Unlike the object encodings that we have already encountered in Chapter 18, all the examples in this section are purely functional programs. This is purely an expository choice: mechanisms for modularity and abstraction are almost completely orthogonal to the statefulness or statelessness of the abstractions being defined. (Exercises 24.2.2 and 24.2.4 illustrate this point by developing stateful versions of some of the purely functional examples in the text.) The reasons for preferring purely functional examples here are that (1) this choice implies that our examples live in a simpler and more economical formal framework, and (2) working with purely functional programs sometimes makes the typing problems more interesting (and their solutions correspondingly more revealing).

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Clojure Programming by Chas Emerick, Brian Carper, Christophe Grand

channels=#clojure if you aren’t on IRC regularly enough to maintain a desktop client. Part I. Functional Programming and Concurrency Chapter 2. Functional Programming Functional programming (FP) is one of those amorphous concepts in software development that means different things to different people. Despite the many shades of gray that exist in the FP spectrum, it’s easy to assert that Clojure is a functional programming language, and that that character is the root of many of its most attractive facilities and advantages. In this chapter, we will: Give you a reasonable introduction to what functional programming is Explain why you should care about it Discuss the details of Clojure’s implementation that make it a desirable functional programming language Along the way, we hope to make the case that FP—and Clojure’s flavor of FP in particular—far from being an academic exercise, can improve your practice of software design and development just as structural- and object-oriented programming concepts have over the years.

fixtures, Fixtures flow, The Persistent, Evolving Environment fn, Creating Functions: fn, Function literals, Preconditions and Postconditions for, Collection form-level comments, Comments forms, Comments, Comments, Special Forms, Dynamic Scope, Macroexpansion, Choosing Clojure Type Definition Forms Wisely (see also special forms) comment forms, Comments concurrency forms, Dynamic Scope expanding nested forms, Macroexpansion println forms, Comments type definition forms, Choosing Clojure Type Definition Forms Wisely forward declarations, Forward Declarations FP (functional programming), Functional Programming, Functional Programming in the Real World, What Does Functional Programming Mean?, On the Importance of Values, A Critical Choice, About Values, Comparing Values to Mutable Objects, Comparing Values to Mutable Objects, A Critical Choice, First-Class and Higher-Order Functions, Applying Ourselves Partially, Composition of Function(ality), Building a Primitive Logging System with Composable Higher-Order Functions, Writing Higher-Order Functions, Building a Primitive Logging System with Composable Higher-Order Functions, Building a Primitive Logging System with Composable Higher-Order Functions, Pure Functions about, What Does Functional Programming Mean?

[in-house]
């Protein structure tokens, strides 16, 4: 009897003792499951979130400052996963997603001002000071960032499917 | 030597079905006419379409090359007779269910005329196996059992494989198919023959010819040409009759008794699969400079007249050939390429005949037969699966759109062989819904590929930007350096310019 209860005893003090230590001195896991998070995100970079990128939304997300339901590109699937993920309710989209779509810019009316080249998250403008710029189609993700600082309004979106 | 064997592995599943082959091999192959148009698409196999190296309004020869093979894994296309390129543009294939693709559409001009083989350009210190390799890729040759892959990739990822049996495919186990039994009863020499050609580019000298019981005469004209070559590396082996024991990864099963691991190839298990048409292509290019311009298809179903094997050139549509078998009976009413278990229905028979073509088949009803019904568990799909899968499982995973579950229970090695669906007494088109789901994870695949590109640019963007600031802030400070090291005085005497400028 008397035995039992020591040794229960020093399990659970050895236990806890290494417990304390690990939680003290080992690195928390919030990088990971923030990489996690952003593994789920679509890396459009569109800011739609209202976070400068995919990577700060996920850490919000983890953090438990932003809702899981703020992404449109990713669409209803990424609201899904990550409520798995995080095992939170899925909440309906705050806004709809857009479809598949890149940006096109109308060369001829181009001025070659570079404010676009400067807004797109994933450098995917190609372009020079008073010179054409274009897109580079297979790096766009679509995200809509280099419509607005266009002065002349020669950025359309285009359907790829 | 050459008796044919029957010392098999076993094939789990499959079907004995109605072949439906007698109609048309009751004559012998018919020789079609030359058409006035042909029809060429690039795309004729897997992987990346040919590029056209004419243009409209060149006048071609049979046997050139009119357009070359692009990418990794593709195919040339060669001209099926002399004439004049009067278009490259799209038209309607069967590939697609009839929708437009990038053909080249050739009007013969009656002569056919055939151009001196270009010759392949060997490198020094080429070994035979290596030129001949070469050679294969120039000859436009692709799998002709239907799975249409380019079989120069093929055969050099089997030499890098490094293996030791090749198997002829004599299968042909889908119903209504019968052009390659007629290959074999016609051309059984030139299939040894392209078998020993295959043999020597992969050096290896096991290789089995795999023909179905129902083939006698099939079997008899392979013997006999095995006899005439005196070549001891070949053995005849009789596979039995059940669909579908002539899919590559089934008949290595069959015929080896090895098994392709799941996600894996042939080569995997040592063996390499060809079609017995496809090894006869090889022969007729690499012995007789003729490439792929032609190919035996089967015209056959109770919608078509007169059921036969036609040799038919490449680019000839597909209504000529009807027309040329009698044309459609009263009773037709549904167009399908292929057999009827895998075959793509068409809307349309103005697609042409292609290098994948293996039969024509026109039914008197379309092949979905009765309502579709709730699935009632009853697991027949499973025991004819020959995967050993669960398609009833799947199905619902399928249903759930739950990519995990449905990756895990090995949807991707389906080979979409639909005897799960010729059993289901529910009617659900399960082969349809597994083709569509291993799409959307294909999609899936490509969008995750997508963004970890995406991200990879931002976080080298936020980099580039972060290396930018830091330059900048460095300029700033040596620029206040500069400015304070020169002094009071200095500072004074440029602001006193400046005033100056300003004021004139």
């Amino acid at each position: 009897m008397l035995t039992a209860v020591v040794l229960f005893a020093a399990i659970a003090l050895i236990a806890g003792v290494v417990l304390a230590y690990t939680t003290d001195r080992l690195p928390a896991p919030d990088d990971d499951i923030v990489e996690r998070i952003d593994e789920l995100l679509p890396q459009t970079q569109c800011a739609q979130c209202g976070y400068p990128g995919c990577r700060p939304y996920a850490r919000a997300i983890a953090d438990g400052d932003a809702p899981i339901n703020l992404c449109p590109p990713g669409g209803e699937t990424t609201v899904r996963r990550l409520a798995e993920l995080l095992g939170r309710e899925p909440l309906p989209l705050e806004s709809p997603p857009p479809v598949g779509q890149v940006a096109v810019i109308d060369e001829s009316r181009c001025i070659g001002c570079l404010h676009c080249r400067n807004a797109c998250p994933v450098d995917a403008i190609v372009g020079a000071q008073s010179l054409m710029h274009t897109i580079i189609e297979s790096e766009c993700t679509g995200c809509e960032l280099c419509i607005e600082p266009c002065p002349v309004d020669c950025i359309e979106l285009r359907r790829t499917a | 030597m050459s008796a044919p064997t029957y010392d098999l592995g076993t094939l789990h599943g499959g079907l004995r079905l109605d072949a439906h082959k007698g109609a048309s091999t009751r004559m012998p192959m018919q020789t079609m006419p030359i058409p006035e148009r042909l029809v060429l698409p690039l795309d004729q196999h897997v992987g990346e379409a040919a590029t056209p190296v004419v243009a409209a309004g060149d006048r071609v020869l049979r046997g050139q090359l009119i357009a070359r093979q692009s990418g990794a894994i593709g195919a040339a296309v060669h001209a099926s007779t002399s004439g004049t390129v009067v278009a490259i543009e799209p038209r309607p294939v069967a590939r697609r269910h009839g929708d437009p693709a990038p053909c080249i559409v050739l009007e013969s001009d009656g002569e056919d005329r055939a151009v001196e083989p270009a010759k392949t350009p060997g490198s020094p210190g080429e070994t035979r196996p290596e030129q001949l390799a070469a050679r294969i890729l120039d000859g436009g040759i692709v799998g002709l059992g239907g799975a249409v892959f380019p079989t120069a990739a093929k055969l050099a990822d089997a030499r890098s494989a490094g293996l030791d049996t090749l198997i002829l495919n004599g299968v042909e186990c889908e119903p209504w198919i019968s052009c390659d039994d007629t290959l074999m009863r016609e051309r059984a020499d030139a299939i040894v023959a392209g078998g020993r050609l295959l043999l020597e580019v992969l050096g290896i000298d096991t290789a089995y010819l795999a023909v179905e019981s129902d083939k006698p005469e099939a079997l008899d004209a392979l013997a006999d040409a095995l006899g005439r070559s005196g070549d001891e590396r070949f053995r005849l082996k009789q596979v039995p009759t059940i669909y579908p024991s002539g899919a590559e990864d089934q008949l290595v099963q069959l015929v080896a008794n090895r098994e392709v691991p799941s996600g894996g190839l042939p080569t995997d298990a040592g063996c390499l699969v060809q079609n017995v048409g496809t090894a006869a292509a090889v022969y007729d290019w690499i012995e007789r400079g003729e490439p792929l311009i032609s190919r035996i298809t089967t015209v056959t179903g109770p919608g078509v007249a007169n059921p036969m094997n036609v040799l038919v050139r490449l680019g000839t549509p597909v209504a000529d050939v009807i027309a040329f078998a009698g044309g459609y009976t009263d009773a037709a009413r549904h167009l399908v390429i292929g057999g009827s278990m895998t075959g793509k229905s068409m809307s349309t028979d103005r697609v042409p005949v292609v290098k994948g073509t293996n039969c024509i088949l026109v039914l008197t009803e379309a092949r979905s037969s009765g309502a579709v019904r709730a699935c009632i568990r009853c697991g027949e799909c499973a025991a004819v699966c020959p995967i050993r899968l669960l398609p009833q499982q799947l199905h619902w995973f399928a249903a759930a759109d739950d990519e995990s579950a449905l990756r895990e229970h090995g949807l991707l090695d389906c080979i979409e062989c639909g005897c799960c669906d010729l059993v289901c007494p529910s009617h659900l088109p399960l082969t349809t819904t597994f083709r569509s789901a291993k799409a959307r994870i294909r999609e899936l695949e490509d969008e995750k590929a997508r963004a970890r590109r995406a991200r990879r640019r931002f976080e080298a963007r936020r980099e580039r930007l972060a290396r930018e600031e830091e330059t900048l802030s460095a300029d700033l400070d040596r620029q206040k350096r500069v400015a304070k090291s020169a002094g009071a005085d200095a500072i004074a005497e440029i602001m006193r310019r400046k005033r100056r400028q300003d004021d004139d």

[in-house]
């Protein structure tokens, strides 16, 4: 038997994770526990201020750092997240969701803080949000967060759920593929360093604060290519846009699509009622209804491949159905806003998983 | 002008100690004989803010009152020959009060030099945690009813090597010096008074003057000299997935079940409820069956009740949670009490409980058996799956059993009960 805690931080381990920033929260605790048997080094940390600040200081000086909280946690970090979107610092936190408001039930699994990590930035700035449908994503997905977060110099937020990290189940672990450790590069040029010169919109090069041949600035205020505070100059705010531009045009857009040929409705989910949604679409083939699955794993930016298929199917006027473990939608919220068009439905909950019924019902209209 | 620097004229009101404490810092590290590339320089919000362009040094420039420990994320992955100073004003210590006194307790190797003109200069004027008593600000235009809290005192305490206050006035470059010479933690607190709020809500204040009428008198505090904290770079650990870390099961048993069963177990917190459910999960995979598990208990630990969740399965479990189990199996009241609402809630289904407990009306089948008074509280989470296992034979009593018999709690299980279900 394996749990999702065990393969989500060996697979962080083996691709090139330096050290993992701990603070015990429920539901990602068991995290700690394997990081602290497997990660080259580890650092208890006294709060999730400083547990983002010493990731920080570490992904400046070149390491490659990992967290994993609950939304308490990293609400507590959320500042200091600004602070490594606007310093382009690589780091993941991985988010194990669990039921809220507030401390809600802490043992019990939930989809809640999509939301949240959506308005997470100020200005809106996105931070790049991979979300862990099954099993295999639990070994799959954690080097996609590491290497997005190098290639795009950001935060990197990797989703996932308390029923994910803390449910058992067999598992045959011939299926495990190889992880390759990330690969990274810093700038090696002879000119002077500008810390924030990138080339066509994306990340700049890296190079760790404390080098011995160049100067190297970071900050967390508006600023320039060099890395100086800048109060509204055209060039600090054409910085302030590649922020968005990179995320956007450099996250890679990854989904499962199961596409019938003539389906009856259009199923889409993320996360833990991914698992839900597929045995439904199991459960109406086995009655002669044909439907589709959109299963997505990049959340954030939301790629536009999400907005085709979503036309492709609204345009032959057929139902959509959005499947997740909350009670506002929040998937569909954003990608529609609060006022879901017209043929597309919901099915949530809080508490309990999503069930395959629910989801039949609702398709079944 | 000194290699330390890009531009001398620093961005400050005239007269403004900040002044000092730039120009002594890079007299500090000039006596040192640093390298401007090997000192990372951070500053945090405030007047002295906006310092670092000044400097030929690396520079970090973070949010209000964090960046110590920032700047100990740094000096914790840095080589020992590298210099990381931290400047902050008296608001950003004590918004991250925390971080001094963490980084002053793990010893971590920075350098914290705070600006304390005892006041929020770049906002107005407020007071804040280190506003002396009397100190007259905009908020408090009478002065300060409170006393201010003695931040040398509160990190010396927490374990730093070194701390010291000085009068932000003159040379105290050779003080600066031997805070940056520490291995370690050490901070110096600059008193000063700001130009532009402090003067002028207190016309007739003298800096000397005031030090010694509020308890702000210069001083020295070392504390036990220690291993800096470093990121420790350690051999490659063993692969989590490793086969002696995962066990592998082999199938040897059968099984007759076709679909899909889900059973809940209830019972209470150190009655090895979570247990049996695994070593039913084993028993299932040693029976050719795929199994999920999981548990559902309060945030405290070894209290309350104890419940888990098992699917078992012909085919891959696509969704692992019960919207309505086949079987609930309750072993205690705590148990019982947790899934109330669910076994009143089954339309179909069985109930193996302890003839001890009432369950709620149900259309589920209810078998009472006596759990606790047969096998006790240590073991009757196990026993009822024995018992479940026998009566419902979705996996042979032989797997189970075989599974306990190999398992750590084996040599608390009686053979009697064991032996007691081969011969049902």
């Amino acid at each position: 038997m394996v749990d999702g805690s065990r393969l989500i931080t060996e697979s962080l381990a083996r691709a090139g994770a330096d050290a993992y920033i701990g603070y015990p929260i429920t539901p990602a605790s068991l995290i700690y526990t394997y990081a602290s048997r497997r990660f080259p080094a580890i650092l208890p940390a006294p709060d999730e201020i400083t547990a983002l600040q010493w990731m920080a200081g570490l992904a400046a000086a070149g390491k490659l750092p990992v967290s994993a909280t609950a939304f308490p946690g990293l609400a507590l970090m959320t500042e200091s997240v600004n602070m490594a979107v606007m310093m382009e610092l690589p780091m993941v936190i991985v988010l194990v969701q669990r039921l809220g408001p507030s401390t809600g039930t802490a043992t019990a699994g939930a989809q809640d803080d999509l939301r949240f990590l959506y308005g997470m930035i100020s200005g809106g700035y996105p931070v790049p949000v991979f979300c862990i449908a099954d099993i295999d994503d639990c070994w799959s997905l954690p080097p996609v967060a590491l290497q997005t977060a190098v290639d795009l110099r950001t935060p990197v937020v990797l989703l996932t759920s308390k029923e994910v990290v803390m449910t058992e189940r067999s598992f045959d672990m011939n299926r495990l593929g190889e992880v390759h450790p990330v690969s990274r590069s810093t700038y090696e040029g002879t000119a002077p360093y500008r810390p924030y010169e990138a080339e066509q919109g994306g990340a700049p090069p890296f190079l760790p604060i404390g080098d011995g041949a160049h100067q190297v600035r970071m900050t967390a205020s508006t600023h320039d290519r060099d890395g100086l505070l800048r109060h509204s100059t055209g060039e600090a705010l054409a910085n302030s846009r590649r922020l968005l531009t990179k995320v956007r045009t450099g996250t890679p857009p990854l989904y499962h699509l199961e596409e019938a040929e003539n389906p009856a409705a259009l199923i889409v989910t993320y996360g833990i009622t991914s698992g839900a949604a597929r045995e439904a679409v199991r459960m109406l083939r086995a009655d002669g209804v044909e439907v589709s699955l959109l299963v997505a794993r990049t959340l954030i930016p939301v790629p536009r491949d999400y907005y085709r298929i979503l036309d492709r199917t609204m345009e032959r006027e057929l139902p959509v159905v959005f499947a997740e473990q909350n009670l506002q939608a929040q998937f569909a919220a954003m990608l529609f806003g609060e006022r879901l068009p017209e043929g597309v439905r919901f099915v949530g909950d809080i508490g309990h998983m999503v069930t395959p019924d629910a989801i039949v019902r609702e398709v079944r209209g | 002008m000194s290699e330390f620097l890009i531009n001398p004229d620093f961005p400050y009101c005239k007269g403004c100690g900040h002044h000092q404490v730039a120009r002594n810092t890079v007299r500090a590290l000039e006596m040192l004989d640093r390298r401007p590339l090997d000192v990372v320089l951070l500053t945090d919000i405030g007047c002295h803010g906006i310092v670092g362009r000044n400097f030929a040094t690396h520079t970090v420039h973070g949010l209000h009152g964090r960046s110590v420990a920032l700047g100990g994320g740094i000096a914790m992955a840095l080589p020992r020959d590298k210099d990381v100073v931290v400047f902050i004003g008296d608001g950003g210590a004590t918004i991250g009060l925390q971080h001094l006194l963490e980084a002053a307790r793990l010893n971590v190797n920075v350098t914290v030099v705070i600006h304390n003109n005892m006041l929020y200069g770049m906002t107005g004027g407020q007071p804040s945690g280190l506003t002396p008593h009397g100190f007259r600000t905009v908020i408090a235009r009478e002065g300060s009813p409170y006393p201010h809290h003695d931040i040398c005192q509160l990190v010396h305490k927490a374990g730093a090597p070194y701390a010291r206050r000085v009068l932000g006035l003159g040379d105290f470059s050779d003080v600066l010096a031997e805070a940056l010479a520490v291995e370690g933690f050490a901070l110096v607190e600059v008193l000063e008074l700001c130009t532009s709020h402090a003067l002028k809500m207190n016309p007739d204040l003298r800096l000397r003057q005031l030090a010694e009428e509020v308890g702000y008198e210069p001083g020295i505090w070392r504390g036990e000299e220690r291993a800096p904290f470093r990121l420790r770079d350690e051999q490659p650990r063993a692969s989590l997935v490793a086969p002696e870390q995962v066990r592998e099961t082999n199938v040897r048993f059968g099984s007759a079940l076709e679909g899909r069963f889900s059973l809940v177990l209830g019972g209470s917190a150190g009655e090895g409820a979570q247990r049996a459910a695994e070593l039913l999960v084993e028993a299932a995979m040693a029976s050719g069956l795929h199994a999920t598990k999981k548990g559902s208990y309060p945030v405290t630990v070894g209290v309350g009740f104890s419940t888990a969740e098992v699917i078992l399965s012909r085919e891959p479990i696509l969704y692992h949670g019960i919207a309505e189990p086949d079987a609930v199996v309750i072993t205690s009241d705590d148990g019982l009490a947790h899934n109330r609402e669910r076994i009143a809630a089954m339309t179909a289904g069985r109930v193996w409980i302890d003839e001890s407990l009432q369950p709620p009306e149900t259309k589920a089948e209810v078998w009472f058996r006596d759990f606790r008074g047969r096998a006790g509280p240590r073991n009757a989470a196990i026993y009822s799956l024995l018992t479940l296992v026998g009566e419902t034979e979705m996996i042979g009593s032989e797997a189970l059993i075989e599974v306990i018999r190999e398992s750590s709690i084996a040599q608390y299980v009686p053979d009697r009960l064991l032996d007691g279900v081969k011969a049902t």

If you are completely new to FP or initially skeptical of it, we’d urge you in particular to hang on for the ride, it’ll be worth your time and effort.[35] Recall again from Chapter 1 the adage Clojure demands that you raise your game, and pays you back for doing so; just as you may have had to grow to learn object-oriented programming, or Java generics, or Ruby, you’ll have to reach a little to be able to understand and make the most of FP—and therefore Clojure. But in return, you’ll have not just a “new way of thinking,” but a set of tools and practices highly applicable to day-to-day programming challenges.[36] What Does Functional Programming Mean? Functional programming is an umbrella term that encompasses a number of language-level primitives and capabilities of which different languages provide different treatments. In Clojure, functional programming means: A preference for working with immutable values; this includes: The use of immutable data structures that satisfy simple abstractions, rather than mutable bags of state The treatment of functions as values themselves, enabling higher-order functions A preference for declarative processing of data over imperative control structures and iteration The natural incremental composition of functions, higher-order functions, and immutable data structures in order to solve complex problems by working with higher-level (or, right-level) abstractions These are all part of the foundation for many of the more advanced features of Clojure that you may have heard of—in particular, Clojure’s fantastic support for concurrency, parallelism, and more generally, providing defined semantics for the management of identities and changing state, which we’ll cover separately in Chapter 4